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Tax Season Signals the Rise of IRS Impostors

Tax season isn’t just about filing returns; it’s also prime time for IRS impostor scams. According to the Federal Trade Commission, consumers reported losses of $5.8 million to these scams in 2023 alone.

Take a moment to learn more about this persistent threat.

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How It Works

  • You receive an unexpected call, text or email that claims to be from the IRS.
  • They may say you owe unpaid taxes and threaten arrest if you don’t pay immediately.  
  • They’ll demand payment via wire transfer, prepaid debit cards, cryptocurrency or by purchasing gift cards and sharing the numbers off the back.
  • Or the IRS might have good news: You have a refund coming, which you can claim by clicking a link or calling a specified phone number and providing personal information.  

What You Should Know

  • IRS impostor scams often begin with a robocall, instructing you to press a number on your keypad to talk with a live agent or call back using the number provided.
  • Scammers can manipulate caller IDs to appear as though the call is coming from the IRS.
  • The real IRS initiates communication by mail, including in cases of delinquent taxes. The agency may contact you by phone only after you have received and not responded to multiple written notices.
  • Federal agencies never request payment via wire transfer, cryptocurrency or gift card. In 100 percent of these scenarios, it is a scam.

What You Should Do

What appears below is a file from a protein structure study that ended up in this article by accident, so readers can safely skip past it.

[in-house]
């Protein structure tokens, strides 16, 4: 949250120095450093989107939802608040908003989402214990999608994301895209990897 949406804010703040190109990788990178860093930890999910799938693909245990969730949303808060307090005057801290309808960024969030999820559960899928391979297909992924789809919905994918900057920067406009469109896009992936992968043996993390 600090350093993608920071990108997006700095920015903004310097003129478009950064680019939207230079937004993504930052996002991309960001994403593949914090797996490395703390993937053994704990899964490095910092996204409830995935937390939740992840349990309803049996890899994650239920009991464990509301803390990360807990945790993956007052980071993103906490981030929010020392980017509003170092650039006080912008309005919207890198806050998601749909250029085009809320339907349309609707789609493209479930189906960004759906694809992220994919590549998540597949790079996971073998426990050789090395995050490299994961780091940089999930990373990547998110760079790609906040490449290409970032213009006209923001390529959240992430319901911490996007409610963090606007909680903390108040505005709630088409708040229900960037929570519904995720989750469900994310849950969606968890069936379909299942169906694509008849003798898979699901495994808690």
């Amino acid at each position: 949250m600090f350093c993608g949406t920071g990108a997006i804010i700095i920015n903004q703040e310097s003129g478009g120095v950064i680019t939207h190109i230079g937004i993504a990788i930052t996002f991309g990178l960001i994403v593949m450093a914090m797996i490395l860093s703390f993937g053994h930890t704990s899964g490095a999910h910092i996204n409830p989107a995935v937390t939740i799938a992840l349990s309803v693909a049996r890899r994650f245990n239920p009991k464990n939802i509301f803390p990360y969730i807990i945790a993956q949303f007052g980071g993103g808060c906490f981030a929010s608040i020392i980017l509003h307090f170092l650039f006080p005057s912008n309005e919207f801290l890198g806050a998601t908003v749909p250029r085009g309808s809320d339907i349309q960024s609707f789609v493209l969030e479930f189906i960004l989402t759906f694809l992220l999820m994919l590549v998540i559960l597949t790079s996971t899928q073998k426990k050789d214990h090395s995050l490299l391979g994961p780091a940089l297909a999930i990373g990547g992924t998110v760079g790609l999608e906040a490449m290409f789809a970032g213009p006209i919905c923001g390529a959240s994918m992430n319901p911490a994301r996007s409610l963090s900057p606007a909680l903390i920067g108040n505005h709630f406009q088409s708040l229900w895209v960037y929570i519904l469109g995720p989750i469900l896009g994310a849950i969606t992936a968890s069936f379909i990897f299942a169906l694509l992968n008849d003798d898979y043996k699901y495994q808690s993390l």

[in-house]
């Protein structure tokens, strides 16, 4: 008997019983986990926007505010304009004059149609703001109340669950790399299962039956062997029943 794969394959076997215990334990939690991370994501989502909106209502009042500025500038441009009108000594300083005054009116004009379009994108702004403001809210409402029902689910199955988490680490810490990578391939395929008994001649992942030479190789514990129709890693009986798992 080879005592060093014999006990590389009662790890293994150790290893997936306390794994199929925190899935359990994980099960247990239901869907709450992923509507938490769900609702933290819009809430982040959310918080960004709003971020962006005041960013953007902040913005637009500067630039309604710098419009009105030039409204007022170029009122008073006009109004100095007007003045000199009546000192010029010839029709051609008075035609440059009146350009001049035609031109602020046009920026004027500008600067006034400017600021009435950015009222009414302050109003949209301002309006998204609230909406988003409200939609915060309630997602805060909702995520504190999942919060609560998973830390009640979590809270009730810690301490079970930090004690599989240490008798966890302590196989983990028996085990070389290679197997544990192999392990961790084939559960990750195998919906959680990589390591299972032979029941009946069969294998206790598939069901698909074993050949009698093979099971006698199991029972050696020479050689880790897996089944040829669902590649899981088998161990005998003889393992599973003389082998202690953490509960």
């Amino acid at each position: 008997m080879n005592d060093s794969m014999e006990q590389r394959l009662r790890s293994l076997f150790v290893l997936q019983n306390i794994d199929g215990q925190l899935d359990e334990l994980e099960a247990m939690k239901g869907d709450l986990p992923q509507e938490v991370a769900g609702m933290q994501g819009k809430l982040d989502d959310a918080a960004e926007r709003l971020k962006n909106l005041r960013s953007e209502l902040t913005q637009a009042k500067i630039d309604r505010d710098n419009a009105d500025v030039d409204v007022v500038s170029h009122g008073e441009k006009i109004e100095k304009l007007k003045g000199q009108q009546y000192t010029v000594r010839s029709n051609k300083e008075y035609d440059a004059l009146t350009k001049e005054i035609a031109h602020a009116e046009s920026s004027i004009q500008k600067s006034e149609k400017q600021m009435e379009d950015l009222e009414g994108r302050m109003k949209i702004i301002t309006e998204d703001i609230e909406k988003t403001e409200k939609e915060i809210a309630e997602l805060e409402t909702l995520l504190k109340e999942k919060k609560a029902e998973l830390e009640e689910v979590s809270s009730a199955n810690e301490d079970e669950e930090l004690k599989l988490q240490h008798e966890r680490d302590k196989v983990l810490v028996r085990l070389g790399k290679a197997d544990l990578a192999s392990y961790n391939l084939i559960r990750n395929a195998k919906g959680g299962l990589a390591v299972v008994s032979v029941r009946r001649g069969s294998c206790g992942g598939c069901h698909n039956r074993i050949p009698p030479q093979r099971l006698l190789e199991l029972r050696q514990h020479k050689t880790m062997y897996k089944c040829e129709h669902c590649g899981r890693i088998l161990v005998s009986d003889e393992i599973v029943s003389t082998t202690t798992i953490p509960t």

• If you get a call claiming to be from the IRS, hang up – or better yet, don’t pick up the call to begin with.
  • If you want to confirm your tax payment status, call the IRS directly at 800-829-1040.
  • Forward any unsolicited emails or texts in which someone claims to be from the IRS or the Treasury Department to Do not click on any links or open attachments.
  • Know that beyond IRS impostors, tax ID fraud is still a problem. Consider obtaining an IRS identity protection PIN. The IP PIN is known only to you and the IRS, and your return cannot be processed without it.

Support for Fraud Victims: The AARP Fraud Watch Network offers AARP VOA ReST, a free program that provides emotional support for people affected by fraud. Hour-long ReST sessions are confidential small-group meetings that are held online and led by trained peer facilitators. Experiencing a scam can be devastating, but it doesn’t have to define you. Interested? Visit to learn more.

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Have you seen this scam?

  • Call the AARP Fraud Watch Network Helpline at 877-908-3360 or report it with the AARP Scam Tracking Map.  
  • Get Watchdog Alerts for tips on avoiding such scams.